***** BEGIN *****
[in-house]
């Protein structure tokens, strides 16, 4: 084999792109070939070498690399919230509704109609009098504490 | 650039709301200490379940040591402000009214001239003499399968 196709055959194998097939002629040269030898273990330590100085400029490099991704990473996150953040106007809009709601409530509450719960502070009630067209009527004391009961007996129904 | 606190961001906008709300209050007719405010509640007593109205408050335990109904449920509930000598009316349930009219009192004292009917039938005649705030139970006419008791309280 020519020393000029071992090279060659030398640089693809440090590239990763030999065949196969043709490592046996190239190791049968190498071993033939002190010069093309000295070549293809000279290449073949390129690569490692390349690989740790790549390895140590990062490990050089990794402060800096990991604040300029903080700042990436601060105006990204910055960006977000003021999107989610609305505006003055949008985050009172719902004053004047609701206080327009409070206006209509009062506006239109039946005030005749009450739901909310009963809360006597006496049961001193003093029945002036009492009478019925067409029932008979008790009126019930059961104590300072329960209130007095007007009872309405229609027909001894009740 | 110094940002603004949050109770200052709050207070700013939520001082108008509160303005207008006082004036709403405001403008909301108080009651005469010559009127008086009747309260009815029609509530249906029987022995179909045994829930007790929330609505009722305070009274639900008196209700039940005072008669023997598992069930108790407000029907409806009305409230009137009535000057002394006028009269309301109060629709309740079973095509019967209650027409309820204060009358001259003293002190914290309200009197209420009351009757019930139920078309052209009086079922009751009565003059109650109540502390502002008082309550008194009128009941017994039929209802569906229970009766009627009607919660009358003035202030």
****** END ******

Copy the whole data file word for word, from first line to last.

[in-house]
């Protein structure tokens, strides 16, 4: 084999792109070939070498690399919230509704109609009098504490 | 650039709301200490379940040591402000009214001239003499399968 196709055959194998097939002629040269030898273990330590100085400029490099991704990473996150953040106007809009709601409530509450719960502070009630067209009527004391009961007996129904 | 606190961001906008709300209050007719405010509640007593109205408050335990109904449920509930000598009316349930009219009192004292009917039938005649705030139970006419008791309280 020519020393000029071992090279060659030398640089693809440090590239990763030999065949196969043709490592046996190239190791049968190498071993033939002190010069093309000295070549293809000279290449073949390129690569490692390349690989740790790549390895140590990062490990050089990794402060800096990991604040300029903080700042990436601060105006990204910055960006977000003021999107989610609305505006003055949008985050009172719902004053004047609701206080327009409070206006209509009062506006239109039946005030005749009450739901909310009963809360006597006496049961001193003093029945002036009492009478019925067409029932008979008790009126019930059961104590300072329960209130007095007007009872309405229609027909001894009740 | 110094940002603004949050109770200052709050207070700013939520001082108008509160303005207008006082004036709403405001403008909301108080009651005469010559009127008086009747309260009815029609509530249906029987022995179909045994829930007790929330609505009722305070009274639900008196209700039940005072008669023997598992069930108790407000029907409806009305409230009137009535000057002394006028009269309301109060629709309740079973095509019967209650027409309820204060009358001259003293002190914290309200009197209420009351009757019930139920078309052209009086079922009751009565003059109650109540502390502002008082309550008194009128009941017994039929209802569906229970009766009627009607919660009358003035202030």